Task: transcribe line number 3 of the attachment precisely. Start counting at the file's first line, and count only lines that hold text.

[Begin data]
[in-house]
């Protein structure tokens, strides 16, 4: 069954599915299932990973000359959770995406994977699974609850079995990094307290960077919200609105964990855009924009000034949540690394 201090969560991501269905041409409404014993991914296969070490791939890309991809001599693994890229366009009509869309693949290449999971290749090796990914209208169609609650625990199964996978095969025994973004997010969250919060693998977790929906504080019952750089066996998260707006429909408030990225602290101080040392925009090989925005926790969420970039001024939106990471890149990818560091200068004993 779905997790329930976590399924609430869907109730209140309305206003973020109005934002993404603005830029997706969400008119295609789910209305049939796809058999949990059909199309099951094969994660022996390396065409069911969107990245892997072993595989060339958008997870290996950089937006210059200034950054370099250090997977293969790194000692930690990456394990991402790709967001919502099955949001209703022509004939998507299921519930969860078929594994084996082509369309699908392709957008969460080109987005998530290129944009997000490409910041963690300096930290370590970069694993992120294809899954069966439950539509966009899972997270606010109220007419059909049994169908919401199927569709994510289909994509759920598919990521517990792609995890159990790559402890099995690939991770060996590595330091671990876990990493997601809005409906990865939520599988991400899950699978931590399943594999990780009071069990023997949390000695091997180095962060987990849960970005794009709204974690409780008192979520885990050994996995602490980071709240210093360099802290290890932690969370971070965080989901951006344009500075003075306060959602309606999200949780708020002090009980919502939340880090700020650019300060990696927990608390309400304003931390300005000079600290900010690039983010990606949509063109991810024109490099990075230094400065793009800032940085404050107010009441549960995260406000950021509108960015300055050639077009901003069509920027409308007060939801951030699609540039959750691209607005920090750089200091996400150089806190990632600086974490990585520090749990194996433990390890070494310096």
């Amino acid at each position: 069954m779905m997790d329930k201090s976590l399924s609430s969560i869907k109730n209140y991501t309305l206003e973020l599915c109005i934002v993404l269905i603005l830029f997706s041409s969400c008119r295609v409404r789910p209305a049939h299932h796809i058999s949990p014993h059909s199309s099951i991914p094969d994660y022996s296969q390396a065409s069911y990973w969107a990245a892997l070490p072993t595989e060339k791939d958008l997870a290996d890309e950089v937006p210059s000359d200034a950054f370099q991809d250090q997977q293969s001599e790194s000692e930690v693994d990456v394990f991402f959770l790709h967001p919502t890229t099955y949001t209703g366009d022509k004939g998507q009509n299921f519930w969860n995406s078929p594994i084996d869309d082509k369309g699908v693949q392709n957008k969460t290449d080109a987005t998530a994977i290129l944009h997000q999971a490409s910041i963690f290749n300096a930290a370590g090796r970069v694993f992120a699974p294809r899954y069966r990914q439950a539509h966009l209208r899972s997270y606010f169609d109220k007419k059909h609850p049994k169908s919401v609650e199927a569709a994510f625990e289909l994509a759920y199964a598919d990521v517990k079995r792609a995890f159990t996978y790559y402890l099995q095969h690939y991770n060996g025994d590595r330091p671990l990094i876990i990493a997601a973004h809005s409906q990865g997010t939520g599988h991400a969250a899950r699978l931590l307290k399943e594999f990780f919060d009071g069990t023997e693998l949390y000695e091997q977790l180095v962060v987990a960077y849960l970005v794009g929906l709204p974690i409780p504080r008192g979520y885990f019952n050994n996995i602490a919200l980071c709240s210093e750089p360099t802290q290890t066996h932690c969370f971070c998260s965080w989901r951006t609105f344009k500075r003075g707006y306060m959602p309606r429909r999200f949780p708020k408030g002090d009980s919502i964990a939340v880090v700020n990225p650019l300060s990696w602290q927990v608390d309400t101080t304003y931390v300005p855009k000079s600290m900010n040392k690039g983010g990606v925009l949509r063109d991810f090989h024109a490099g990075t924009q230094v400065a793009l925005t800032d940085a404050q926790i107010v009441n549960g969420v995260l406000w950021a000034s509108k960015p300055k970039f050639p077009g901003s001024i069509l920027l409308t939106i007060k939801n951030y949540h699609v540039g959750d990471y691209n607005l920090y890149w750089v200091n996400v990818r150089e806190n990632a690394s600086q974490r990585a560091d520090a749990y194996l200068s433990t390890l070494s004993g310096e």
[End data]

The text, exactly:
């Amino acid at each position: 069954m779905m997790d329930k201090s976590l399924s609430s969560i869907k109730n209140y991501t309305l206003e973020l599915c109005i934002v993404l269905i603005l830029f997706s041409s969400c008119r295609v409404r789910p209305a049939h299932h796809i058999s949990p014993h059909s199309s099951i991914p094969d994660y022996s296969q390396a065409s069911y990973w969107a990245a892997l070490p072993t595989e060339k791939d958008l997870a290996d890309e950089v937006p210059s000359d200034a950054f370099q991809d250090q997977q293969s001599e790194s000692e930690v693994d990456v394990f991402f959770l790709h967001p919502t890229t099955y949001t209703g366009d022509k004939g998507q009509n299921f519930w969860n995406s078929p594994i084996d869309d082509k369309g699908v693949q392709n957008k969460t290449d080109a987005t998530a994977i290129l944009h997000q999971a490409s910041i963690f290749n300096a930290a370590g090796r970069v694993f992120a699974p294809r899954y069966r990914q439950a539509h966009l209208r899972s997270y606010f169609d109220k007419k059909h609850p049994k169908s919401v609650e199927a569709a994510f625990e289909l994509a759920y199964a598919d990521v517990k079995r792609a995890f159990t996978y790559y402890l099995q095969h690939y991770n060996g025994d590595r330091p671990l990094i876990i990493a997601a973004h809005s409906q990865g997010t939520g599988h991400a969250a899950r699978l931590l307290k399943e594999f990780f919060d009071g069990t023997e693998l949390y000695e091997q977790l180095v962060v987990a960077y849960l970005v794009g929906l709204p974690i409780p504080r008192g979520y885990f019952n050994n996995i602490a919200l980071c709240s210093e750089p360099t802290q290890t066996h932690c969370f971070c998260s965080w989901r951006t609105f344009k500075r003075g707006y306060m959602p309606r429909r999200f949780p708020k408030g002090d009980s919502i964990a939340v880090v700020n990225p650019l300060s990696w602290q927990v608390d309400t101080t304003y931390v300005p855009k000079s600290m900010n040392k690039g983010g990606v925009l949509r063109d991810f090989h024109a490099g990075t924009q230094v400065a793009l925005t800032d940085a404050q926790i107010v009441n549960g969420v995260l406000w950021a000034s509108k960015p300055k970039f050639p077009g901003s001024i069509l920027l409308t939106i007060k939801n951030y949540h699609v540039g959750d990471y691209n607005l920090y890149w750089v200091n996400v990818r150089e806190n990632a690394s600086q974490r990585a560091d520090a749990y194996l200068s433990t390890l070494s004993g310096e």